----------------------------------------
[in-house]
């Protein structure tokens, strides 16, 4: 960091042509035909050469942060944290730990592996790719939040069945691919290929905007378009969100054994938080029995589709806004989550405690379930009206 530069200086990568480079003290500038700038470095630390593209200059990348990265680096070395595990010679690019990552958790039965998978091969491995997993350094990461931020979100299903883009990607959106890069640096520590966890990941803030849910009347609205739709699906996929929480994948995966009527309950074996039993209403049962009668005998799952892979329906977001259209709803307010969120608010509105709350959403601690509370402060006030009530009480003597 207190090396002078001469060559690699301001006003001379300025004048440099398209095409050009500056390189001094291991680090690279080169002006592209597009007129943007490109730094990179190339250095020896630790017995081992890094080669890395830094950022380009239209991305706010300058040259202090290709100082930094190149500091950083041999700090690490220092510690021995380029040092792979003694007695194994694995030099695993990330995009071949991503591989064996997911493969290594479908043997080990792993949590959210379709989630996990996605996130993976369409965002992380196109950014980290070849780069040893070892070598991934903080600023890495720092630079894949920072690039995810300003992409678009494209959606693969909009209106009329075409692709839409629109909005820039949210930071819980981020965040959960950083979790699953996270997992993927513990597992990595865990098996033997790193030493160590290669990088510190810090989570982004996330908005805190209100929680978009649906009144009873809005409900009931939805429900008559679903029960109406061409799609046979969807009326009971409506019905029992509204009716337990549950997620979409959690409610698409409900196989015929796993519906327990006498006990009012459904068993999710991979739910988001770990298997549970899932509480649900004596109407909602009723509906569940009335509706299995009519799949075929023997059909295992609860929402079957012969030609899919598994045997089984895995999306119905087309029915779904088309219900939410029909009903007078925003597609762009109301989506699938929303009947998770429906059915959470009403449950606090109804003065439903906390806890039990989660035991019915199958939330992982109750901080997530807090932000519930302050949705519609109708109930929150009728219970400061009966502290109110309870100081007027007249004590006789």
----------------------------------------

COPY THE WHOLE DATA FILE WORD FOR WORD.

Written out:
[in-house]
């Protein structure tokens, strides 16, 4: 960091042509035909050469942060944290730990592996790719939040069945691919290929905007378009969100054994938080029995589709806004989550405690379930009206 530069200086990568480079003290500038700038470095630390593209200059990348990265680096070395595990010679690019990552958790039965998978091969491995997993350094990461931020979100299903883009990607959106890069640096520590966890990941803030849910009347609205739709699906996929929480994948995966009527309950074996039993209403049962009668005998799952892979329906977001259209709803307010969120608010509105709350959403601690509370402060006030009530009480003597 207190090396002078001469060559690699301001006003001379300025004048440099398209095409050009500056390189001094291991680090690279080169002006592209597009007129943007490109730094990179190339250095020896630790017995081992890094080669890395830094950022380009239209991305706010300058040259202090290709100082930094190149500091950083041999700090690490220092510690021995380029040092792979003694007695194994694995030099695993990330995009071949991503591989064996997911493969290594479908043997080990792993949590959210379709989630996990996605996130993976369409965002992380196109950014980290070849780069040893070892070598991934903080600023890495720092630079894949920072690039995810300003992409678009494209959606693969909009209106009329075409692709839409629109909005820039949210930071819980981020965040959960950083979790699953996270997992993927513990597992990595865990098996033997790193030493160590290669990088510190810090989570982004996330908005805190209100929680978009649906009144009873809005409900009931939805429900008559679903029960109406061409799609046979969807009326009971409506019905029992509204009716337990549950997620979409959690409610698409409900196989015929796993519906327990006498006990009012459904068993999710991979739910988001770990298997549970899932509480649900004596109407909602009723509906569940009335509706299995009519799949075929023997059909295992609860929402079957012969030609899919598994045997089984895995999306119905087309029915779904088309219900939410029909009903007078925003597609762009109301989506699938929303009947998770429906059915959470009403449950606090109804003065439903906390806890039990989660035991019915199958939330992982109750901080997530807090932000519930302050949705519609109708109930929150009728219970400061009966502290109110309870100081007027007249004590006789």